It has been several years since Willamette Valley vintners finally agreed on a set of six sub-appellations that would give the region's Pinot Noir producers a framework not too unlike that of Burgundy.
Two of the proposed American Viticultural Areas (AVAs) ran into problems with existing wineries, who didn't like the idea of the AVA name being too close to theirs. One was Chehalem Mountains, which was j-u-u-st a bit too close to a winery's name (Chehalem Wines) for comfort. That one is still in limbo.
But now comes word that Eola Hills is a done deal. A name change to Eola-Amity Hills seems to have satisfied Eola Hills Wine Cellars that the new AVA would not be a problem. According to winery sources in the area, the Federal Register should publish the AVA within a week, and the wineries can start using it a month later.
Eola-Amity Hills joins Dundee Hills, McMinnville, Yamhill-Carlton and Ribbon Ridge as Willamette Valley sub-districts. Some vintners in the area pooh-pooh the whole idea of AVAs, and don't care for the new sub-districts. They have the right not to use them on their wine labels, but I like the idea.
Winds channeled off the Pacific Ocean through the Van Duzer Corridor make it significantly cooler in Eola Hills than it is in in Dundee Hills or Yamhill-Carlton. Amity Hills is right next to Eola Hills, in an area north and west of Salem. The vintners successfully made the case that Eola and Amity share a similar enough geography and climate.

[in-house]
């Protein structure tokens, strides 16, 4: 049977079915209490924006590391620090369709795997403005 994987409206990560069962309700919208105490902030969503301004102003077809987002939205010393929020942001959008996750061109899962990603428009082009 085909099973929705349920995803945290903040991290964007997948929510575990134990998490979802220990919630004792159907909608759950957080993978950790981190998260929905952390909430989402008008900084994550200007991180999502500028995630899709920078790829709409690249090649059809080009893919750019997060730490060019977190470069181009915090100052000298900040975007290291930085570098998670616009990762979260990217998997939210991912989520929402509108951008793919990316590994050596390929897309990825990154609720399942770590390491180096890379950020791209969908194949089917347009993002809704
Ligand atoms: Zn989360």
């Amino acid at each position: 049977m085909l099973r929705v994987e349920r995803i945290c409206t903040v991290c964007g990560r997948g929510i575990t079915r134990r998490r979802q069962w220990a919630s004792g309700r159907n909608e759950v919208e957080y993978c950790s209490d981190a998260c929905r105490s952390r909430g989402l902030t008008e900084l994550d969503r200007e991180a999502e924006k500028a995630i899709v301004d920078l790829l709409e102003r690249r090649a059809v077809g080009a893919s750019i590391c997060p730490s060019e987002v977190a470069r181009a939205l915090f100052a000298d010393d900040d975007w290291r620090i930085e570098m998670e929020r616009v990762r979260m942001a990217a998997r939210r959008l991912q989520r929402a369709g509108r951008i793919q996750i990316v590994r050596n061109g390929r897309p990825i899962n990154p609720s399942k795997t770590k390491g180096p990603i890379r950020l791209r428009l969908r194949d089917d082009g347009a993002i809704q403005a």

I find that the wines from the area have a crispness and a sturdiness that isn't so common in other parts of the Willamette Valley.
Once all the pieces are in place and the vintners have a few vintages under their belts using the system, we can make a more intelligent judgment about whether Eola-Amity as an area has enough characteristics in common and is different enough from the other areas to matter. In the meantime, I like having a specific indication on the bottle of where the wine came from.
But I wonder. Is it too confusing to have some wines labeled Oregon, others Willamette Valley, and still others more specific indicators, such as Dundee Hills or Eola-Amity? Some people find Burgundy too complicated. Will the same thing happen to Oregon?
What do you think?
Apj Powers — Dallas, TX — July 16, 2006 3:19am ET
Apj Powers — Dallas, TX — July 16, 2006 3:22am ET
D Fredman — Malibu, CA — July 17, 2006 11:40am ET
Apj Powers — Dallas, TX — July 17, 2006 4:55pm ET
Brad Coelho — New York City — July 17, 2006 5:47pm ET
Harvey Steiman — San Francisco, CA — July 17, 2006 10:53pm ET
John Felty — Ashaway, RI — July 18, 2006 7:11am ET
Kirk R Grant — Ellsworth, Maine — July 18, 2006 9:41am ET
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